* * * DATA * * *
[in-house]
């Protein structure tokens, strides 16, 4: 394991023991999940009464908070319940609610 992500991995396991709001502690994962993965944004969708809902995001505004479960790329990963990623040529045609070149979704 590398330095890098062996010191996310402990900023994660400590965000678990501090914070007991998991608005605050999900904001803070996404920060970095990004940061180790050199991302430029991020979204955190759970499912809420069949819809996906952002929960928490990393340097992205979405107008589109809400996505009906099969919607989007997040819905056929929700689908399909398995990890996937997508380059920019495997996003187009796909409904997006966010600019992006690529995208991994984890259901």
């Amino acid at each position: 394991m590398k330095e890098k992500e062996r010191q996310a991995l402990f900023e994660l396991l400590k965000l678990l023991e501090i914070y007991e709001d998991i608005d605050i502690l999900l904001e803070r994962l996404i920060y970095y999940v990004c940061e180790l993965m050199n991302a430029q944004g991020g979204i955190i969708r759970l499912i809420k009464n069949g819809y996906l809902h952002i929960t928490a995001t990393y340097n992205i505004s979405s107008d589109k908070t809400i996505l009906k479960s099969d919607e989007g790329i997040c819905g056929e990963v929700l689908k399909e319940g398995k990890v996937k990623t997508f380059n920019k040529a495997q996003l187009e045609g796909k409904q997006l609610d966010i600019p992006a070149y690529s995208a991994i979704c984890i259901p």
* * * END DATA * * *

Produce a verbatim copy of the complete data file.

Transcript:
[in-house]
């Protein structure tokens, strides 16, 4: 394991023991999940009464908070319940609610 992500991995396991709001502690994962993965944004969708809902995001505004479960790329990963990623040529045609070149979704 590398330095890098062996010191996310402990900023994660400590965000678990501090914070007991998991608005605050999900904001803070996404920060970095990004940061180790050199991302430029991020979204955190759970499912809420069949819809996906952002929960928490990393340097992205979405107008589109809400996505009906099969919607989007997040819905056929929700689908399909398995990890996937997508380059920019495997996003187009796909409904997006966010600019992006690529995208991994984890259901």
């Amino acid at each position: 394991m590398k330095e890098k992500e062996r010191q996310a991995l402990f900023e994660l396991l400590k965000l678990l023991e501090i914070y007991e709001d998991i608005d605050i502690l999900l904001e803070r994962l996404i920060y970095y999940v990004c940061e180790l993965m050199n991302a430029q944004g991020g979204i955190i969708r759970l499912i809420k009464n069949g819809y996906l809902h952002i929960t928490a995001t990393y340097n992205i505004s979405s107008d589109k908070t809400i996505l009906k479960s099969d919607e989007g790329i997040c819905g056929e990963v929700l689908k399909e319940g398995k990890v996937k990623t997508f380059n920019k040529a495997q996003l187009e045609g796909k409904q997006l609610d966010i600019p992006a070149y690529s995208a991994i979704c984890i259901p």